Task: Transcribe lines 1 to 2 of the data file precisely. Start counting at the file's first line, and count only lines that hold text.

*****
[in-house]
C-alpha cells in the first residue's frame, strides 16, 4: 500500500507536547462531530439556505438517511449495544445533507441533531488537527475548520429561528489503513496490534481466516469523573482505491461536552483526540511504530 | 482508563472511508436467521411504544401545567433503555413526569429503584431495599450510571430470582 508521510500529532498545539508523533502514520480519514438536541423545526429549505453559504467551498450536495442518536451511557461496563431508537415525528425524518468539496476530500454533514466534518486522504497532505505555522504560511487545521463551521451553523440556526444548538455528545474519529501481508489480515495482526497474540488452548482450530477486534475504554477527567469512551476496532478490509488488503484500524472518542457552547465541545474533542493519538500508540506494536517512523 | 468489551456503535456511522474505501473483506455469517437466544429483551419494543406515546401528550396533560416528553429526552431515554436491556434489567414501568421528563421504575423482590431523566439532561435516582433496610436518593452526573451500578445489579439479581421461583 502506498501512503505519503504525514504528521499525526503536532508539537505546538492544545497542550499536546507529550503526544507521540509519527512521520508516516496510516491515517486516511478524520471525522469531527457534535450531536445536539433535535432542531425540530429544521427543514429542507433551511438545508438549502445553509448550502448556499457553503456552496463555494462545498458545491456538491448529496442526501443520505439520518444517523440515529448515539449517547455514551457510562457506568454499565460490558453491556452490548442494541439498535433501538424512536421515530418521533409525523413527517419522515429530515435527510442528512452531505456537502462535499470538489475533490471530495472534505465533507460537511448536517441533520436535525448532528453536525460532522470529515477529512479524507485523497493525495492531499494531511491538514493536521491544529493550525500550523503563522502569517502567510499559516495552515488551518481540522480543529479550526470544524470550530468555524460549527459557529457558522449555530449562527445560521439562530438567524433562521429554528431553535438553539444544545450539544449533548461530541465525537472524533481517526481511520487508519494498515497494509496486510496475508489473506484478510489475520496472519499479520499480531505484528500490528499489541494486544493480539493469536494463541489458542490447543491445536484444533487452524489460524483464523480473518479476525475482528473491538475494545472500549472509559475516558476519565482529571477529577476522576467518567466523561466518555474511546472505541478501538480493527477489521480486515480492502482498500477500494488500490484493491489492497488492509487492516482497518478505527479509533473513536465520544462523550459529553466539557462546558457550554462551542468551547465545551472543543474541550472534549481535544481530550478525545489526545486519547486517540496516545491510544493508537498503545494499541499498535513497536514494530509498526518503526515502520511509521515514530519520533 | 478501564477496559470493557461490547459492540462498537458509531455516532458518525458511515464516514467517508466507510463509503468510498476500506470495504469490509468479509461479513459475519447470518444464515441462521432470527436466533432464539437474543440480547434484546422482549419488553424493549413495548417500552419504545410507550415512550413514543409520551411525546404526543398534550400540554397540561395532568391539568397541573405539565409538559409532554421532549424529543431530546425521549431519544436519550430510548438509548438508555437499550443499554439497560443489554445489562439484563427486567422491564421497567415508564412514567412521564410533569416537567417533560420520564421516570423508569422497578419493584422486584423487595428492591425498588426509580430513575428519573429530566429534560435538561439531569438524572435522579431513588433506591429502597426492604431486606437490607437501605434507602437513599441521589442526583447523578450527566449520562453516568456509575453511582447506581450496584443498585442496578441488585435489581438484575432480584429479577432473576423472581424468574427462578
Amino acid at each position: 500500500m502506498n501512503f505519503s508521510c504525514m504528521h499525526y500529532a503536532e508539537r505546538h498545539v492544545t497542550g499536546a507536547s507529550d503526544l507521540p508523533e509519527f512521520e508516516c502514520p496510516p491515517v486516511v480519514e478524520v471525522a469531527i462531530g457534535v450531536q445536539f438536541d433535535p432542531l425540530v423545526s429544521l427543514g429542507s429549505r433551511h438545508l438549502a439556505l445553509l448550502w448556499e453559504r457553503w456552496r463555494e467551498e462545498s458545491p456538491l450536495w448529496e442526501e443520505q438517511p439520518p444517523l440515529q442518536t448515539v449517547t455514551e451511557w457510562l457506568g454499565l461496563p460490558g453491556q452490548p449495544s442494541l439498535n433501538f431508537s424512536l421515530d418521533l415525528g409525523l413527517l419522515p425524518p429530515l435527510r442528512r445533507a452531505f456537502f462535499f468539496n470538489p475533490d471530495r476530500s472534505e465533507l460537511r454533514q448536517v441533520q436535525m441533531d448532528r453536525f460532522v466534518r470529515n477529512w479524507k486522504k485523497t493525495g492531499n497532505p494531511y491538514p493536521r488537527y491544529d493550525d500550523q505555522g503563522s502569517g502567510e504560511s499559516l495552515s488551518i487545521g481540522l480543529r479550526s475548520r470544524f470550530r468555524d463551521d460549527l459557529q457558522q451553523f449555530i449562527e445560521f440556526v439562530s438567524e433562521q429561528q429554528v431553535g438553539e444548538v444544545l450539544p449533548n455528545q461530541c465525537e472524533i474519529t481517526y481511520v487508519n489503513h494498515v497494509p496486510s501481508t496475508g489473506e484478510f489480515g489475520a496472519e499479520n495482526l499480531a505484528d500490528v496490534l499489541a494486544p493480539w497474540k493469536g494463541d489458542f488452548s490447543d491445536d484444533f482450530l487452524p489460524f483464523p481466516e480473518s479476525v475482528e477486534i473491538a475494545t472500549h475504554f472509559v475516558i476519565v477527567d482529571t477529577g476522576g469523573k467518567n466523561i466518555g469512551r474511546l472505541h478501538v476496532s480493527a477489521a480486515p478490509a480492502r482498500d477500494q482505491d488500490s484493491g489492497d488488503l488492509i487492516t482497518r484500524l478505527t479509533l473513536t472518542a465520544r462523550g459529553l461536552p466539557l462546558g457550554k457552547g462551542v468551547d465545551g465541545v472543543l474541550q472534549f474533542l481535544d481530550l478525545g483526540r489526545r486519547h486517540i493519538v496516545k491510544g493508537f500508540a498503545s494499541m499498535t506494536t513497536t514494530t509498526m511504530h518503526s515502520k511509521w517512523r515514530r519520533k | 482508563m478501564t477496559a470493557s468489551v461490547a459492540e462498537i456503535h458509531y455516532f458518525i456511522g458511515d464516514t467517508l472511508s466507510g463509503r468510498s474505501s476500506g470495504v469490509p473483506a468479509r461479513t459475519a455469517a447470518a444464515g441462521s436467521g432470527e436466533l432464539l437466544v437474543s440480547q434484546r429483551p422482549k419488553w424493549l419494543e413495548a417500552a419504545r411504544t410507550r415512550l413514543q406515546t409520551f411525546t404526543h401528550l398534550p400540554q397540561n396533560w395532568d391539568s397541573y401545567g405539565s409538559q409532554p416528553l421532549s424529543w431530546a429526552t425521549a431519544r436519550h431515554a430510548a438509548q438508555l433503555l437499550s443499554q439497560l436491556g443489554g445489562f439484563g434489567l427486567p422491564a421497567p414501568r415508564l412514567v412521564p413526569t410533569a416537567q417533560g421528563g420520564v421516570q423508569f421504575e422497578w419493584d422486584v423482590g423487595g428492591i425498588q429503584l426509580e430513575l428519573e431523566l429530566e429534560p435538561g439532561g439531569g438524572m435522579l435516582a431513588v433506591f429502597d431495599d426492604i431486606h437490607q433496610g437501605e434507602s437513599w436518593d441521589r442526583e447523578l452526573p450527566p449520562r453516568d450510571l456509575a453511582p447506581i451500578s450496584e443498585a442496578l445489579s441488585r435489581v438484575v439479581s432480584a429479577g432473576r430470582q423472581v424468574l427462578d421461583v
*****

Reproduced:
[in-house]
C-alpha cells in the first residue's frame, strides 16, 4: 500500500507536547462531530439556505438517511449495544445533507441533531488537527475548520429561528489503513496490534481466516469523573482505491461536552483526540511504530 | 482508563472511508436467521411504544401545567433503555413526569429503584431495599450510571430470582 508521510500529532498545539508523533502514520480519514438536541423545526429549505453559504467551498450536495442518536451511557461496563431508537415525528425524518468539496476530500454533514466534518486522504497532505505555522504560511487545521463551521451553523440556526444548538455528545474519529501481508489480515495482526497474540488452548482450530477486534475504554477527567469512551476496532478490509488488503484500524472518542457552547465541545474533542493519538500508540506494536517512523 | 468489551456503535456511522474505501473483506455469517437466544429483551419494543406515546401528550396533560416528553429526552431515554436491556434489567414501568421528563421504575423482590431523566439532561435516582433496610436518593452526573451500578445489579439479581421461583 502506498501512503505519503504525514504528521499525526503536532508539537505546538492544545497542550499536546507529550503526544507521540509519527512521520508516516496510516491515517486516511478524520471525522469531527457534535450531536445536539433535535432542531425540530429544521427543514429542507433551511438545508438549502445553509448550502448556499457553503456552496463555494462545498458545491456538491448529496442526501443520505439520518444517523440515529448515539449517547455514551457510562457506568454499565460490558453491556452490548442494541439498535433501538424512536421515530418521533409525523413527517419522515429530515435527510442528512452531505456537502462535499470538489475533490471530495472534505465533507460537511448536517441533520436535525448532528453536525460532522470529515477529512479524507485523497493525495492531499494531511491538514493536521491544529493550525500550523503563522502569517502567510499559516495552515488551518481540522480543529479550526470544524470550530468555524460549527459557529457558522449555530449562527445560521439562530438567524433562521429554528431553535438553539444544545450539544449533548461530541465525537472524533481517526481511520487508519494498515497494509496486510496475508489473506484478510489475520496472519499479520499480531505484528500490528499489541494486544493480539493469536494463541489458542490447543491445536484444533487452524489460524483464523480473518479476525475482528473491538475494545472500549472509559475516558476519565482529571477529577476522576467518567466523561466518555474511546472505541478501538480493527477489521480486515480492502482498500477500494488500490484493491489492497488492509487492516482497518478505527479509533473513536465520544462523550459529553466539557462546558457550554462551542468551547465545551472543543474541550472534549481535544481530550478525545489526545486519547486517540496516545491510544493508537498503545494499541499498535513497536514494530509498526518503526515502520511509521515514530519520533 | 478501564477496559470493557461490547459492540462498537458509531455516532458518525458511515464516514467517508466507510463509503468510498476500506470495504469490509468479509461479513459475519447470518444464515441462521432470527436466533432464539437474543440480547434484546422482549419488553424493549413495548417500552419504545410507550415512550413514543409520551411525546404526543398534550400540554397540561395532568391539568397541573405539565409538559409532554421532549424529543431530546425521549431519544436519550430510548438509548438508555437499550443499554439497560443489554445489562439484563427486567422491564421497567415508564412514567412521564410533569416537567417533560420520564421516570423508569422497578419493584422486584423487595428492591425498588426509580430513575428519573429530566429534560435538561439531569438524572435522579431513588433506591429502597426492604431486606437490607437501605434507602437513599441521589442526583447523578450527566449520562453516568456509575453511582447506581450496584443498585442496578441488585435489581438484575432480584429479577432473576423472581424468574427462578